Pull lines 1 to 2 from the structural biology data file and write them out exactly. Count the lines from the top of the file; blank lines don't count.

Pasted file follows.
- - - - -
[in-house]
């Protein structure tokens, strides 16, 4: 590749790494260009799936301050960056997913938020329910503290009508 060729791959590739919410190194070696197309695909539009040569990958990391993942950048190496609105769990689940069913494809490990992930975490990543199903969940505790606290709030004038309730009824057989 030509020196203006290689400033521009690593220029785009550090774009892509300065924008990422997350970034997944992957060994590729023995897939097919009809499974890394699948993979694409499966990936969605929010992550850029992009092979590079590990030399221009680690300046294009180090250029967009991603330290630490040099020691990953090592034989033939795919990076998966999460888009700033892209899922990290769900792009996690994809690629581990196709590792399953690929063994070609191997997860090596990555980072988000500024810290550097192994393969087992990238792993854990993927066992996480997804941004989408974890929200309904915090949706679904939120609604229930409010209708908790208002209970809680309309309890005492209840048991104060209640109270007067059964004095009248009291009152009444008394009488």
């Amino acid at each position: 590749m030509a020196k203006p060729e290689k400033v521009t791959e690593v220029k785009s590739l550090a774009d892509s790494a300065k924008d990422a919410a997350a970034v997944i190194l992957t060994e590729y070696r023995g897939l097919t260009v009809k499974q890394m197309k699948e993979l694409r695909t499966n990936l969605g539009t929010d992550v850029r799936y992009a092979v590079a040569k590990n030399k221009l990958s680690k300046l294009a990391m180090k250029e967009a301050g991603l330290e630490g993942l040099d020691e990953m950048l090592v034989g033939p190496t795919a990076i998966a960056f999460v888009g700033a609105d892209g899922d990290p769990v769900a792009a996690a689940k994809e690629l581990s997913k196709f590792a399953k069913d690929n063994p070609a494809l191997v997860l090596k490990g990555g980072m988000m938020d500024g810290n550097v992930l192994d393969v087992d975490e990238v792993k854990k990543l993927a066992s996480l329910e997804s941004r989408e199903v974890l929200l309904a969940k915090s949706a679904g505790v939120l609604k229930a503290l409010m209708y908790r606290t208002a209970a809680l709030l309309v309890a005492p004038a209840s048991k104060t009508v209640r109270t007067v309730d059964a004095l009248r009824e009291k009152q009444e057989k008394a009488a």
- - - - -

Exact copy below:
[in-house]
């Protein structure tokens, strides 16, 4: 590749790494260009799936301050960056997913938020329910503290009508 060729791959590739919410190194070696197309695909539009040569990958990391993942950048190496609105769990689940069913494809490990992930975490990543199903969940505790606290709030004038309730009824057989 030509020196203006290689400033521009690593220029785009550090774009892509300065924008990422997350970034997944992957060994590729023995897939097919009809499974890394699948993979694409499966990936969605929010992550850029992009092979590079590990030399221009680690300046294009180090250029967009991603330290630490040099020691990953090592034989033939795919990076998966999460888009700033892209899922990290769900792009996690994809690629581990196709590792399953690929063994070609191997997860090596990555980072988000500024810290550097192994393969087992990238792993854990993927066992996480997804941004989408974890929200309904915090949706679904939120609604229930409010209708908790208002209970809680309309309890005492209840048991104060209640109270007067059964004095009248009291009152009444008394009488």